I started looking for funding in February 2020 at the European Film Market, which takes place during the Berlin Film Festival. At the same time, we started submitting the project to pitches and laboratories and applying for grants. I had my own savings, which I spent on development. I think a producer should pay for development and then look for production funding. By April, I had five co-producers from Lithuania, Russia, Lebanon, France and Georgia. But the Covid-19 situation got worse and many producers started leaving the project. Two weeks before we were to submit the project to the French fund CNC, a French producer left. I had to rewrite the script and make it cheaper. However, it became even better and we arrived in Lebanon on 1st July and started pre-production. Nobody believed we would shoot a film in 2020.


Do you have any advice for filmmakers struggling with this issue?

I can give a few tips to young producers. You should interact more with different people because you never know where youll get support from. You should participate in film markets. There are about 10 big ones a year. From the beginning, even when you have a treatment, you should submit a project to grants, pitches, laboratories and then to post-production grants. You should use every opportunity to get funding, to talk about a project, to meet potential distributors and sales agents. A producer is a communications person. Even if you get 100 rejections, you shouldnt give up because the 101st letter can work out. And dont be afraid to contact festivals or pitches directly. They are often willing to be flexible on deadlines and sending additional material. And it is helpful to write a cover letter. It is important that they remember you specifically.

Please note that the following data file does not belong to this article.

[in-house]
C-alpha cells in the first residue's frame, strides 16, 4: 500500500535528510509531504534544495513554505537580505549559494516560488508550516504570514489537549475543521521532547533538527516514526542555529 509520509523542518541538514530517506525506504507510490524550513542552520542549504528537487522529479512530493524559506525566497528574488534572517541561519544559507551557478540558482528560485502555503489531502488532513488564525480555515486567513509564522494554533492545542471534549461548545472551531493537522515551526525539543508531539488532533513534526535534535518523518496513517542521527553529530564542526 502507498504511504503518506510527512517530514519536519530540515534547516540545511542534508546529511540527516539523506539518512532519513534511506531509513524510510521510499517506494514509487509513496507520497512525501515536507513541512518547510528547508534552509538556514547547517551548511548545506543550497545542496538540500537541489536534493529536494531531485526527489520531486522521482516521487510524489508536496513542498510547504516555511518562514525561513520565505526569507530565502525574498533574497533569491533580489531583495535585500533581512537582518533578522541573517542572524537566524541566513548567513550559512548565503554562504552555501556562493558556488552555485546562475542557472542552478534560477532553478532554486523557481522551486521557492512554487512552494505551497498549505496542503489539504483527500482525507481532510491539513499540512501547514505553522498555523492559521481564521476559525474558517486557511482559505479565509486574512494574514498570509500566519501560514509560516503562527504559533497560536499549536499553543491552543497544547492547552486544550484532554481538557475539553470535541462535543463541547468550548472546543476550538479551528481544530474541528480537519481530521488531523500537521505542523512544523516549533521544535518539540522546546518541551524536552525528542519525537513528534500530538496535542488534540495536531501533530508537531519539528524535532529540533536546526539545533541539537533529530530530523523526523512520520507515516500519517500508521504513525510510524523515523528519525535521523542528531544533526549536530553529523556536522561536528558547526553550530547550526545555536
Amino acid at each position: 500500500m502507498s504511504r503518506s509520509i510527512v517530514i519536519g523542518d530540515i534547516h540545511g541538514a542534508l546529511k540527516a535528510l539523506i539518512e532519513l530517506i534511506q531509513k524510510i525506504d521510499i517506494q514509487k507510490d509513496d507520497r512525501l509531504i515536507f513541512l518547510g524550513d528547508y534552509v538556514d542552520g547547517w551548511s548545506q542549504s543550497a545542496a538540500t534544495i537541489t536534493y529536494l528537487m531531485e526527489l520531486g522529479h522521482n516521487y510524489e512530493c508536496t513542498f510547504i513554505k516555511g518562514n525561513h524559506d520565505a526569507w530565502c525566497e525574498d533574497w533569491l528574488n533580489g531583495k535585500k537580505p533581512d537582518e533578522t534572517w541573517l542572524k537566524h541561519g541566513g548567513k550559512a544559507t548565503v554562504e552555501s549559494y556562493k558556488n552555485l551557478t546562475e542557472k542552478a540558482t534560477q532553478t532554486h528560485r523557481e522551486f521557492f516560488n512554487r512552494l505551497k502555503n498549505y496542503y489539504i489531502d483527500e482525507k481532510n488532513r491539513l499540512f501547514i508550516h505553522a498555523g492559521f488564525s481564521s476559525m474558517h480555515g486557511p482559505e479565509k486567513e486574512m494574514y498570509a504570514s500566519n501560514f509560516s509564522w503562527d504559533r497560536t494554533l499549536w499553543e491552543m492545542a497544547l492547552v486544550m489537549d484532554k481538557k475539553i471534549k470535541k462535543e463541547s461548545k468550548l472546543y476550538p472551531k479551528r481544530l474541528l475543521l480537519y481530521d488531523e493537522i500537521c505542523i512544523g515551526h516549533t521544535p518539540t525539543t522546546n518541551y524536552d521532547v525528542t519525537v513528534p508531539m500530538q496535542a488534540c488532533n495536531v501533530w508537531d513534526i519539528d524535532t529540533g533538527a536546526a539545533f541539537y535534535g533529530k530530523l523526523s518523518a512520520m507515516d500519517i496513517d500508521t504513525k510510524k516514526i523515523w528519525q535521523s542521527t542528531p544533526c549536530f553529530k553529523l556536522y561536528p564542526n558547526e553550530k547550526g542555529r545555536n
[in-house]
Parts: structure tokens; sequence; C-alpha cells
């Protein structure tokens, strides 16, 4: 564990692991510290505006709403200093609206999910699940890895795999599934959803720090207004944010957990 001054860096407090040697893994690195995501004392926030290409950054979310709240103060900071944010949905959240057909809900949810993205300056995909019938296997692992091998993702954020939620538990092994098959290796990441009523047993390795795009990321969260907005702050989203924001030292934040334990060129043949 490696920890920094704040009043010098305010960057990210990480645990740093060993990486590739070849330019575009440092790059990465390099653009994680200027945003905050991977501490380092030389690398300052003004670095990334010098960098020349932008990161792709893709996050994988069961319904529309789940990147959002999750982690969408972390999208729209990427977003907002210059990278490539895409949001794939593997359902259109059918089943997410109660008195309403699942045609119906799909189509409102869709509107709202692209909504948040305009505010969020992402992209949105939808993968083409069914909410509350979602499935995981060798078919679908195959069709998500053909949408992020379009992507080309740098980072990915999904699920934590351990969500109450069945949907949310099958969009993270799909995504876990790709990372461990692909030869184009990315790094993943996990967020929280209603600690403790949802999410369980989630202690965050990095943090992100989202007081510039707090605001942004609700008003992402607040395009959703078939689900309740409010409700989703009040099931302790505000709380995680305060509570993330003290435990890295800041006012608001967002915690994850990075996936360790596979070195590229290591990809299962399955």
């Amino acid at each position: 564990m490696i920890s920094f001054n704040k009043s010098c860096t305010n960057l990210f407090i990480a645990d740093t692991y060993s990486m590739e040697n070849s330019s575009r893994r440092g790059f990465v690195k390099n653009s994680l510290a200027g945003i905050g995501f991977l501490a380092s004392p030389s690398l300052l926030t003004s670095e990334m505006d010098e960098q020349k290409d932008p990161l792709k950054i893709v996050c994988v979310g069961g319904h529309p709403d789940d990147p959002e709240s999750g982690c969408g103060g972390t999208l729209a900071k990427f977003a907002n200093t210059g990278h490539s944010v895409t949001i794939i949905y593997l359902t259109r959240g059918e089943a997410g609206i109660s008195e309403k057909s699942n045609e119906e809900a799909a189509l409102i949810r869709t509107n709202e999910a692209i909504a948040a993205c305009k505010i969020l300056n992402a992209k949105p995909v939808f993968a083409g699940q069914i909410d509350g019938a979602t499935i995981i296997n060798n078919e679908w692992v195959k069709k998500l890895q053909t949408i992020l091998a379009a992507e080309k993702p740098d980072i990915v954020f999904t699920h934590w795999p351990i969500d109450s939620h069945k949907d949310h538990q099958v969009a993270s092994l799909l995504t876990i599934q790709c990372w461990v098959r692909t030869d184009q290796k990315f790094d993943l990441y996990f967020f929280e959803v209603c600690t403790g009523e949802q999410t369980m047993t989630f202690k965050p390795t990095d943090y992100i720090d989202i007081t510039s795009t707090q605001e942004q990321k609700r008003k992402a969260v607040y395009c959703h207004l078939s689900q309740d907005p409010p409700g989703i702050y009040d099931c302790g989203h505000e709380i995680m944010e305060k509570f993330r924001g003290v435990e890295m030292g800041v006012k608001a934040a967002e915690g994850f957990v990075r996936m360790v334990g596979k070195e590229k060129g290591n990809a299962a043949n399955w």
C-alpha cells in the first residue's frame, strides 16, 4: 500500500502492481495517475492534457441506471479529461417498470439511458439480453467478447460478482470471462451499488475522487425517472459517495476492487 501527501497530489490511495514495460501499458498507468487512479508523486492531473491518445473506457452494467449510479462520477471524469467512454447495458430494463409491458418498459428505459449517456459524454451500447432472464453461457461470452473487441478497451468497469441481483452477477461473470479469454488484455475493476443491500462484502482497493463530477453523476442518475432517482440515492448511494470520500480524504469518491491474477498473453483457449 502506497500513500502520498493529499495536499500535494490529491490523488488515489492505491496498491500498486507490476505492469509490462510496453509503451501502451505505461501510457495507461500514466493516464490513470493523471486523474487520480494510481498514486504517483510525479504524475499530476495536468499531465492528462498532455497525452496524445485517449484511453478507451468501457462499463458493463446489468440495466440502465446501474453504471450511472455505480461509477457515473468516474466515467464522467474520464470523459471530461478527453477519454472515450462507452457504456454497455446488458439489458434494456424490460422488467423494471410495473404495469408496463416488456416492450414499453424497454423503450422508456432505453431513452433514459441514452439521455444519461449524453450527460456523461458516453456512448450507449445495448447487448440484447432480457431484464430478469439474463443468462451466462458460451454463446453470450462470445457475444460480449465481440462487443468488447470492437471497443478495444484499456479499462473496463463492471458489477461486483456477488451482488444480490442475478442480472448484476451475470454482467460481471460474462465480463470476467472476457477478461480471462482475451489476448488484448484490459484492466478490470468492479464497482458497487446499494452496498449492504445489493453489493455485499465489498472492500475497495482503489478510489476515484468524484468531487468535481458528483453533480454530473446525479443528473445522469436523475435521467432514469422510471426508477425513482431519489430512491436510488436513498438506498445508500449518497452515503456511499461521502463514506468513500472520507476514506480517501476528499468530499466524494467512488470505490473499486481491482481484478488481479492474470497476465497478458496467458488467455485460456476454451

“Be able to only create… This is my dream now.”


Each of us has someone or something that inspires our life and work. Can you tell us what gives you ideas and inspires you to create a movie?

Sometimes I listen to someones story and, boom, I instantly get impressions, images, how it can be shot, what it will look like. For example, when my friend told me that in Lebanon there are people who dont have a surname, nationality, religion, and have no right to study or work (known as lakit), I remember my reaction – shock and confusion. How could this be possible in the 21st century? I said right away that it would be my next film. I was able to understand what a human – who is only allowed to breath, who is invisible, who isnt allowed to be a person – could feel. During the filming of the documentary episode of Im not Lakit, my cinematographer and I came up with a lot of new ideas. Its a great piece of luck when you have a kindred spirit. But in most cases I like to think over a project alone. You cant predict when you will get a new idea; a new thought. It could happen during a massage (which, by the way, often happens to me) or when you are walking a dog.


What is the best advice that someone has given you?

If you are doing something right in your life, it will take care of itself. Thats the advice from my friend, the writer Boris Akunin. I was writing a screenplay following his outline. The key is discipline. You have to work on a script between 10am and 2pm, then take a break until 4pm, and then continue until 7pm. This way you can write seven to eight pages a day and have the first draft ready in two weeks.


What advice would you give to someone trying to break into the film industry?

We have a saying: You kick them out the door, but they come back through the window.” Of course, thats an exaggeration. It isnt good to be overzealous and arrogant, but persistency and boldness are good qualities for a person who wants to dedicate their life to the film industry. You have to try, to aspire, to not give up and to go all the way. You must be able to stay strong, to recharge and under no circumstances should you pay attention to criticism; to those who dont believe in you. Dont waste your time. It is very important to find people who understand you and will be there for you. It could be your family, friends, partners. This is the key to success and to reliable support.


What’s next for you?

I want to spend some time in Moscow with my family and friends and to recharge. And then I will continue shooting the film in Lebanon. Of course, we also spend a lot of time meeting with co-producers, distributors, partners. But it is nothing like filming, which I love most. I want to find a producer for my future projects – a like-minded person who can take over producing, financing, the technical aspects. Then I would finally be able to only create. This is my dream now.